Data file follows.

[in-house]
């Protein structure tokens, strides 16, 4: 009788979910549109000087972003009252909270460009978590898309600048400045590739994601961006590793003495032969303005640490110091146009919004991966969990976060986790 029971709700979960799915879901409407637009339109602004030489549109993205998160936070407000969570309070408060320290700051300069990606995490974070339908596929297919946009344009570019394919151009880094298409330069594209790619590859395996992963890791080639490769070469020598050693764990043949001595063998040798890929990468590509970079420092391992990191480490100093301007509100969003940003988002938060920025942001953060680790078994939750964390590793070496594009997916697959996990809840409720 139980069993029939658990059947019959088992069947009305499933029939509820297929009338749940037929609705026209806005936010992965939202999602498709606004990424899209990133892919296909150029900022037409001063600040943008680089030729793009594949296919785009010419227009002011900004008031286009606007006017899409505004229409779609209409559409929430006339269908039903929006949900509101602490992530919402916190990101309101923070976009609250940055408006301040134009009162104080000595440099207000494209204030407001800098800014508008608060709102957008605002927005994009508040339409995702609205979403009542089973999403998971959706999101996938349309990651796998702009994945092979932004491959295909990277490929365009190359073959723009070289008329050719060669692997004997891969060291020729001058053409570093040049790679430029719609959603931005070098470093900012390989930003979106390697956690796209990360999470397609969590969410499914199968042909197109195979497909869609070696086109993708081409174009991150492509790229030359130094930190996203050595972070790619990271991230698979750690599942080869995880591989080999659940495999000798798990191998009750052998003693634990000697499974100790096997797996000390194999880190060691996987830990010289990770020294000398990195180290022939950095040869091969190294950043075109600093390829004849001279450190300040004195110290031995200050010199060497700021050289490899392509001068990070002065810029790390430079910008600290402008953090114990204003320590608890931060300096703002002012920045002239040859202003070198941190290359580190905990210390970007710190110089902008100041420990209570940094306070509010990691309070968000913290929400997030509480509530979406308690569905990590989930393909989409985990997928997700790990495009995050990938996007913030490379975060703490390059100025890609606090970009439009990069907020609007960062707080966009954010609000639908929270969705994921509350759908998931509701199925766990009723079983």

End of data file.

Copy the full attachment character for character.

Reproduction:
[in-house]
């Protein structure tokens, strides 16, 4: 009788979910549109000087972003009252909270460009978590898309600048400045590739994601961006590793003495032969303005640490110091146009919004991966969990976060986790 029971709700979960799915879901409407637009339109602004030489549109993205998160936070407000969570309070408060320290700051300069990606995490974070339908596929297919946009344009570019394919151009880094298409330069594209790619590859395996992963890791080639490769070469020598050693764990043949001595063998040798890929990468590509970079420092391992990191480490100093301007509100969003940003988002938060920025942001953060680790078994939750964390590793070496594009997916697959996990809840409720 139980069993029939658990059947019959088992069947009305499933029939509820297929009338749940037929609705026209806005936010992965939202999602498709606004990424899209990133892919296909150029900022037409001063600040943008680089030729793009594949296919785009010419227009002011900004008031286009606007006017899409505004229409779609209409559409929430006339269908039903929006949900509101602490992530919402916190990101309101923070976009609250940055408006301040134009009162104080000595440099207000494209204030407001800098800014508008608060709102957008605002927005994009508040339409995702609205979403009542089973999403998971959706999101996938349309990651796998702009994945092979932004491959295909990277490929365009190359073959723009070289008329050719060669692997004997891969060291020729001058053409570093040049790679430029719609959603931005070098470093900012390989930003979106390697956690796209990360999470397609969590969410499914199968042909197109195979497909869609070696086109993708081409174009991150492509790229030359130094930190996203050595972070790619990271991230698979750690599942080869995880591989080999659940495999000798798990191998009750052998003693634990000697499974100790096997797996000390194999880190060691996987830990010289990770020294000398990195180290022939950095040869091969190294950043075109600093390829004849001279450190300040004195110290031995200050010199060497700021050289490899392509001068990070002065810029790390430079910008600290402008953090114990204003320590608890931060300096703002002012920045002239040859202003070198941190290359580190905990210390970007710190110089902008100041420990209570940094306070509010990691309070968000913290929400997030509480509530979406308690569905990590989930393909989409985990997928997700790990495009995050990938996007913030490379975060703490390059100025890609606090970009439009990069907020609007960062707080966009954010609000639908929270969705994921509350759908998931509701199925766990009723079983």